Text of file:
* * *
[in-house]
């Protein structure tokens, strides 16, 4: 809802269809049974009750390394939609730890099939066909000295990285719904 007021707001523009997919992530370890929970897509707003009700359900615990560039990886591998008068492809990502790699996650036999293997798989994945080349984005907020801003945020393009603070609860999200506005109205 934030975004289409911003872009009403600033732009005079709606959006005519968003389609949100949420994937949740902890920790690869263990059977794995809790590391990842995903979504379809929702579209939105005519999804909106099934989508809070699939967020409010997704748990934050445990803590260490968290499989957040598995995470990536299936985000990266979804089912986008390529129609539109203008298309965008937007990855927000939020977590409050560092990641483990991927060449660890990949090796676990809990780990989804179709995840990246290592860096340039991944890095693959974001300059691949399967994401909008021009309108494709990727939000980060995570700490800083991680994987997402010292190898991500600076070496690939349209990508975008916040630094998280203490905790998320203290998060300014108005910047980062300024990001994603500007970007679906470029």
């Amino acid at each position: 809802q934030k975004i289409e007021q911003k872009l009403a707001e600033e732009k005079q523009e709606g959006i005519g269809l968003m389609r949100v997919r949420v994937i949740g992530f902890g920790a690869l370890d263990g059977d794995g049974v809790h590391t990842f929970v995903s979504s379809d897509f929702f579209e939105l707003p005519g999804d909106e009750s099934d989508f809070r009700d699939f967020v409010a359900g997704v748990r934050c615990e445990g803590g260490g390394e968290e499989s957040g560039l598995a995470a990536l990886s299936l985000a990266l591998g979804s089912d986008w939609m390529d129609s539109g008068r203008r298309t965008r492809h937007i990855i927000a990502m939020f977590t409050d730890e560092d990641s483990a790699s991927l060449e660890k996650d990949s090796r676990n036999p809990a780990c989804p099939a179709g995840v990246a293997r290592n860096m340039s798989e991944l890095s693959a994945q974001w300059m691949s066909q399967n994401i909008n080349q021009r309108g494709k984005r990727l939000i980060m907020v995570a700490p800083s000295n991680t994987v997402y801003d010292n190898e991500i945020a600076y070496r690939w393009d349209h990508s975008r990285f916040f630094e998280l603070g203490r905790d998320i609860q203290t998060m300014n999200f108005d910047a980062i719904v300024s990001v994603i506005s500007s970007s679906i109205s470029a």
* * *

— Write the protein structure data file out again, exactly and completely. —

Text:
[in-house]
């Protein structure tokens, strides 16, 4: 809802269809049974009750390394939609730890099939066909000295990285719904 007021707001523009997919992530370890929970897509707003009700359900615990560039990886591998008068492809990502790699996650036999293997798989994945080349984005907020801003945020393009603070609860999200506005109205 934030975004289409911003872009009403600033732009005079709606959006005519968003389609949100949420994937949740902890920790690869263990059977794995809790590391990842995903979504379809929702579209939105005519999804909106099934989508809070699939967020409010997704748990934050445990803590260490968290499989957040598995995470990536299936985000990266979804089912986008390529129609539109203008298309965008937007990855927000939020977590409050560092990641483990991927060449660890990949090796676990809990780990989804179709995840990246290592860096340039991944890095693959974001300059691949399967994401909008021009309108494709990727939000980060995570700490800083991680994987997402010292190898991500600076070496690939349209990508975008916040630094998280203490905790998320203290998060300014108005910047980062300024990001994603500007970007679906470029």
């Amino acid at each position: 809802q934030k975004i289409e007021q911003k872009l009403a707001e600033e732009k005079q523009e709606g959006i005519g269809l968003m389609r949100v997919r949420v994937i949740g992530f902890g920790a690869l370890d263990g059977d794995g049974v809790h590391t990842f929970v995903s979504s379809d897509f929702f579209e939105l707003p005519g999804d909106e009750s099934d989508f809070r009700d699939f967020v409010a359900g997704v748990r934050c615990e445990g803590g260490g390394e968290e499989s957040g560039l598995a995470a990536l990886s299936l985000a990266l591998g979804s089912d986008w939609m390529d129609s539109g008068r203008r298309t965008r492809h937007i990855i927000a990502m939020f977590t409050d730890e560092d990641s483990a790699s991927l060449e660890k996650d990949s090796r676990n036999p809990a780990c989804p099939a179709g995840v990246a293997r290592n860096m340039s798989e991944l890095s693959a994945q974001w300059m691949s066909q399967n994401i909008n080349q021009r309108g494709k984005r990727l939000i980060m907020v995570a700490p800083s000295n991680t994987v997402y801003d010292n190898e991500i945020a600076y070496r690939w393009d349209h990508s975008r990285f916040f630094e998280l603070g203490r905790d998320i609860q203290t998060m300014n999200f108005d910047a980062i719904v300024s990001v994603i506005s500007s970007s679906i109205s470029a």